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Famous San Francisco street may see summer closing

SAN FRANCISCO (AP) -- San Francisco transit leaders may decide whether to temporarily close a stretch of Lombard Street, a popular tourist spot that's known as the “Crookedest Street in The World.”

On Tuesday, the city's Municipal Transportation Agency could vote on a pilot closure of the oft-photographed, well-traveled curvy and winding thoroughfare for four consecutive weekends starting in late June and including the Fourth of July weekend during the busy summer tourist season.

About an average of 2,000 vehicles travel on the street during that period, the city said.

WHAT IS LOMBARD STREET?

The world famous scenic, hilly street that's been featured on TV, in movies_ and even video games _ is known for its one-block stretch of winding road that consists of eight sharp, hairpin turns. Attracting hundreds of thousands annually, tourists prefer to take snapshot panoramic views of the city at the top and then drive down the crooked street like it's an amusement park ride. It is perhaps the most popular tourist destination in San Francisco besides the iconic Golden Gate Bridge, the Cable Cars and Fisherman's Wharf.

WHY WOULD THEY CLOSE IT?

The temporary closing idea came at the request of Supervisor Mark Farrell and a steady stream of complaints by residents wanting to curb the street's chronic gridlock mostly due to curious tourists, especially during the summer.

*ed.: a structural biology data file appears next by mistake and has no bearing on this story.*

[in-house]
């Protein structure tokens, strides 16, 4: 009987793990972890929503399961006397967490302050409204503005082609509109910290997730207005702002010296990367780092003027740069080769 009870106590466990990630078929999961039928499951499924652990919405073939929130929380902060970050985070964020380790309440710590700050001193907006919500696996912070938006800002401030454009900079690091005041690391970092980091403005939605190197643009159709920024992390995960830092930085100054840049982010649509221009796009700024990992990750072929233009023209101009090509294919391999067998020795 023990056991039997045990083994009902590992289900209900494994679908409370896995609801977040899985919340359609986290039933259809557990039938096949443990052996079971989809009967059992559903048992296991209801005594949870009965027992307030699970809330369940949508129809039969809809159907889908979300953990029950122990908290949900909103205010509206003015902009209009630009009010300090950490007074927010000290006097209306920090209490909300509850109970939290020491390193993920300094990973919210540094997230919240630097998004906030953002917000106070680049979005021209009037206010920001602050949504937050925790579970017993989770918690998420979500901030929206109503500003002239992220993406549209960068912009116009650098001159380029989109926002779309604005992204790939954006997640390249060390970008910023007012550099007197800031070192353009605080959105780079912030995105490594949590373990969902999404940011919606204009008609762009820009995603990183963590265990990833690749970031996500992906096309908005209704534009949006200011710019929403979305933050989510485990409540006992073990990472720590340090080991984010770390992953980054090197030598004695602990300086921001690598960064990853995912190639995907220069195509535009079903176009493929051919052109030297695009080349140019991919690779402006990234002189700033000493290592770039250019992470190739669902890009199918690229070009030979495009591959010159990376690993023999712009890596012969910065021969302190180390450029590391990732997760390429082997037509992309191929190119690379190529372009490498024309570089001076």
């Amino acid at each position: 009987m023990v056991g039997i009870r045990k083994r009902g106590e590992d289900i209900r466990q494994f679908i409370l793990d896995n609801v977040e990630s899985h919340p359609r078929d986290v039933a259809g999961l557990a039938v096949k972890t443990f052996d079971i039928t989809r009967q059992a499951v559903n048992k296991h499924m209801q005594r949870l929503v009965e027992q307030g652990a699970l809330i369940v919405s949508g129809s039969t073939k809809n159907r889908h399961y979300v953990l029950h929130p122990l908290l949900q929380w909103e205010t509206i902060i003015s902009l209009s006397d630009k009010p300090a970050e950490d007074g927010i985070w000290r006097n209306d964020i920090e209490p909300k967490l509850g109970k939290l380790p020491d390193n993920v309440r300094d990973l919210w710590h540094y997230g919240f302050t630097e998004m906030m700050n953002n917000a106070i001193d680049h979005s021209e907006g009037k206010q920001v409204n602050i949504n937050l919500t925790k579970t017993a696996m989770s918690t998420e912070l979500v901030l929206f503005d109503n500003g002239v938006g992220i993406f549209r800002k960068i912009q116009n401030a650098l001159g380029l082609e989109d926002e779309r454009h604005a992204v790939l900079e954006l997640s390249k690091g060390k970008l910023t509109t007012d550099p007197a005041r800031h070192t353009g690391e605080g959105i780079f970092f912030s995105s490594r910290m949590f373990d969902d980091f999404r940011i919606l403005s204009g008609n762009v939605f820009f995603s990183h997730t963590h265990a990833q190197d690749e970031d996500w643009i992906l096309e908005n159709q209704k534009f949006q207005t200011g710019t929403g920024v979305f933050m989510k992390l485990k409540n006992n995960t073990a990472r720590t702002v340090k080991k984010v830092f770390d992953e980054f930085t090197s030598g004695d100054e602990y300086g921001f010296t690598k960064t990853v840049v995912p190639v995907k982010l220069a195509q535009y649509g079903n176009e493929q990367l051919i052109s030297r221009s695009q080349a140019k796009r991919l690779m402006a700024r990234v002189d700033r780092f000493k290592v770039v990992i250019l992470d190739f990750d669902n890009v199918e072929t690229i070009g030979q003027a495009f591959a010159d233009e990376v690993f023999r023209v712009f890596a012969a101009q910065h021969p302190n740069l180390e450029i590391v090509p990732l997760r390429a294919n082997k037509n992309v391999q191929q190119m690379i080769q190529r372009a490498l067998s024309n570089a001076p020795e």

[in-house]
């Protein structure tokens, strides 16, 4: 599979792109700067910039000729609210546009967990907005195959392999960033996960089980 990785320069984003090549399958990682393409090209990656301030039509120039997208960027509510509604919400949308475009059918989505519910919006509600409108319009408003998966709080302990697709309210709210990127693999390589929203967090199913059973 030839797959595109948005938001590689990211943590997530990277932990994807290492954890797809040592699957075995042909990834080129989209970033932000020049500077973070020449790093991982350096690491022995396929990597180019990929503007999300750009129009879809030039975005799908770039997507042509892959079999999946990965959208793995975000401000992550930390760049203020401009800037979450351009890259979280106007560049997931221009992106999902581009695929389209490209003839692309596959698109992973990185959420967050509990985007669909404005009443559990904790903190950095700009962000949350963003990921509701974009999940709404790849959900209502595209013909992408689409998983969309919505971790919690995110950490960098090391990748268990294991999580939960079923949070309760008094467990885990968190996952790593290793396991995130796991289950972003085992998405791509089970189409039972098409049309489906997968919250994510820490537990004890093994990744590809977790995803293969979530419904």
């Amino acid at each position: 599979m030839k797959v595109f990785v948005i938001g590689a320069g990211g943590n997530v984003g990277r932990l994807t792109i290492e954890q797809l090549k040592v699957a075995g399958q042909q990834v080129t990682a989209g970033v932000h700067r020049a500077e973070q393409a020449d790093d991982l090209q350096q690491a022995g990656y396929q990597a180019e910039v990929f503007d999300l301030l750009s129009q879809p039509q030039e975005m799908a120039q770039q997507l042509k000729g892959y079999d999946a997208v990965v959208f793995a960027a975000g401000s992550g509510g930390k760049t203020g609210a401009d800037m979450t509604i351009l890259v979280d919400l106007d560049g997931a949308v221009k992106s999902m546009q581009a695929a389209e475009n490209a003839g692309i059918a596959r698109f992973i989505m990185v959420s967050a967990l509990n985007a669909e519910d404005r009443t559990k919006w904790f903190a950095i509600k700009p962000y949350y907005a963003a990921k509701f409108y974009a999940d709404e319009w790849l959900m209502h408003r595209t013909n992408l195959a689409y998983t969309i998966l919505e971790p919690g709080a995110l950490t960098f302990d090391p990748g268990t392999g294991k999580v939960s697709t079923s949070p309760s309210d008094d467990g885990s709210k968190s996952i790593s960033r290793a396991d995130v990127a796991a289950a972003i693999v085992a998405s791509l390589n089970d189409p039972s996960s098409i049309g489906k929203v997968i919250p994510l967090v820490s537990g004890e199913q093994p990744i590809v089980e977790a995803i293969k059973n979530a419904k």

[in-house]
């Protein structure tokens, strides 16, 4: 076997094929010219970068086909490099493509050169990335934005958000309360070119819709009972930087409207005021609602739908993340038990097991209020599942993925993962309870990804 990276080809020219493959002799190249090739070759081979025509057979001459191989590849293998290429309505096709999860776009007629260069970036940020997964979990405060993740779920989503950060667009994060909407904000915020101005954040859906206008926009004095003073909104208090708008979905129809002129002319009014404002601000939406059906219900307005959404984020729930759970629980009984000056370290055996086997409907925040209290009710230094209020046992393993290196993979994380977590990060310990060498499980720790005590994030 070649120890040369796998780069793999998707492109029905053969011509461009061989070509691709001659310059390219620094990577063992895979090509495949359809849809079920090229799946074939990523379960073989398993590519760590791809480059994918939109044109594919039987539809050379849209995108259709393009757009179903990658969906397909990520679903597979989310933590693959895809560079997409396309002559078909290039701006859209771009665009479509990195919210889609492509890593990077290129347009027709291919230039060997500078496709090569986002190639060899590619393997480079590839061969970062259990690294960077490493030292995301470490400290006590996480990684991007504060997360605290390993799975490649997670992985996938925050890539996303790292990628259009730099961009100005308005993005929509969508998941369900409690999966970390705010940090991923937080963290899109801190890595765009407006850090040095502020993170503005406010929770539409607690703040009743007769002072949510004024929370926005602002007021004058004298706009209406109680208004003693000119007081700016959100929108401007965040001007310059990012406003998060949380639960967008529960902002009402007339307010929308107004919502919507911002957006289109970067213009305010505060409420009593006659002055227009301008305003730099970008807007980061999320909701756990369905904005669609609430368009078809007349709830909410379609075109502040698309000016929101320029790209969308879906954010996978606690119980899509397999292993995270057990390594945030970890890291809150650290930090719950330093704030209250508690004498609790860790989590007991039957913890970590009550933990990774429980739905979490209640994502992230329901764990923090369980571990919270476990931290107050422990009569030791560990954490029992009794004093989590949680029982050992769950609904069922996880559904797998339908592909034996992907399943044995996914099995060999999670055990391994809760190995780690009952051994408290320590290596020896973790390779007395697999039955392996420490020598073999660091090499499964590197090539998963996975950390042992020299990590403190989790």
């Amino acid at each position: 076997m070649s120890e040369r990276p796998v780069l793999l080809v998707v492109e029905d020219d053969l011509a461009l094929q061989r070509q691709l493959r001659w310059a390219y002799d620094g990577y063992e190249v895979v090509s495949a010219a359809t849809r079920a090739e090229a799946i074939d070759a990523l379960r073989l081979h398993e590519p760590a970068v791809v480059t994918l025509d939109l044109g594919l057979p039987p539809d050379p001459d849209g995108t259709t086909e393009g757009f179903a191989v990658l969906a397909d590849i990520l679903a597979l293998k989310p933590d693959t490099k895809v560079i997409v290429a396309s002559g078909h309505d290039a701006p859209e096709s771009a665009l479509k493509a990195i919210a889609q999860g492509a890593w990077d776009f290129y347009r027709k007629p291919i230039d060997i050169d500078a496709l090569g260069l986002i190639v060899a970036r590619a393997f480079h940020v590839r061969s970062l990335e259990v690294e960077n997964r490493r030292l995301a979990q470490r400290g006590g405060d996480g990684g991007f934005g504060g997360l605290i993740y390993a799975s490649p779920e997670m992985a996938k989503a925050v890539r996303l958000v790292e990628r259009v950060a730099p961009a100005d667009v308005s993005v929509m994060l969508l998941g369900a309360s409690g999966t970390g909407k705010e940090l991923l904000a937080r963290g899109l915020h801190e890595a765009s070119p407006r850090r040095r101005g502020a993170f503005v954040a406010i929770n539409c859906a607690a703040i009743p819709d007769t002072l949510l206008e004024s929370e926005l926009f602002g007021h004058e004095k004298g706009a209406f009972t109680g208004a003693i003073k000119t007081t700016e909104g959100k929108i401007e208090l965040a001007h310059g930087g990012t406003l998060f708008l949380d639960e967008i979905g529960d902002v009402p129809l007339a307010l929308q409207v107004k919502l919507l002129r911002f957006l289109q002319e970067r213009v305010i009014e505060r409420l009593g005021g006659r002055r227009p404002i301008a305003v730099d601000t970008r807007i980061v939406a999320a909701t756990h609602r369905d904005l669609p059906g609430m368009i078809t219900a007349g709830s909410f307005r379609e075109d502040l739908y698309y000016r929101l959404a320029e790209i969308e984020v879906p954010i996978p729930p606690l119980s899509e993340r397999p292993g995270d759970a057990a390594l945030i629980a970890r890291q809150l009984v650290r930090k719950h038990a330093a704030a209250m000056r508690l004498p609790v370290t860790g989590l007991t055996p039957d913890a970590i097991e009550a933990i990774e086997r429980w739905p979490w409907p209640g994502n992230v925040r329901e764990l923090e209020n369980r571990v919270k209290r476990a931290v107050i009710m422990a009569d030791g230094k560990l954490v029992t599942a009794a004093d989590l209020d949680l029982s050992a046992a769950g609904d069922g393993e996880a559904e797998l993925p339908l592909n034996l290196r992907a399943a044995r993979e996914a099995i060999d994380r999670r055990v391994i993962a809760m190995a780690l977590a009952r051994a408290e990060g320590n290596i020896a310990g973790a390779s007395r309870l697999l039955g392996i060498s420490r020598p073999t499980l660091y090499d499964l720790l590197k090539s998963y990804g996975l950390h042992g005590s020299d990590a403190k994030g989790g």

“This will be a test to improve the safety for residents, pedestrians and motorists in the area,” MTA spokesman Paul Rose said. “There are often a lot of people who come to either take pictures or drive down the street and it can cause lengthy delays.”

WHAT DO TOURISTS THINK?

Tourist Dylan Giordano, 21, of Los Angeles, agreed, as he took in the scenery Tuesday with his family visiting from Florida. “It's an insane amount of traffic and it must be difficult and obnoxious for the wealthy residents who live here and can't even get into their own driveway,” said Giordano, who just graduated from the University of Southern California with his degree in Environmental and Urban Planning.

WHAT WOULD BE THE IMPACT?

If approved, the city will evaluate what impact the temporary closure would have and may seek to shut down Lombard Street more often, said Rose, the MTA spokesman. While no permanent shutdown is being considered, the city may even seek legislation to have parts of the street to be used by residents only.

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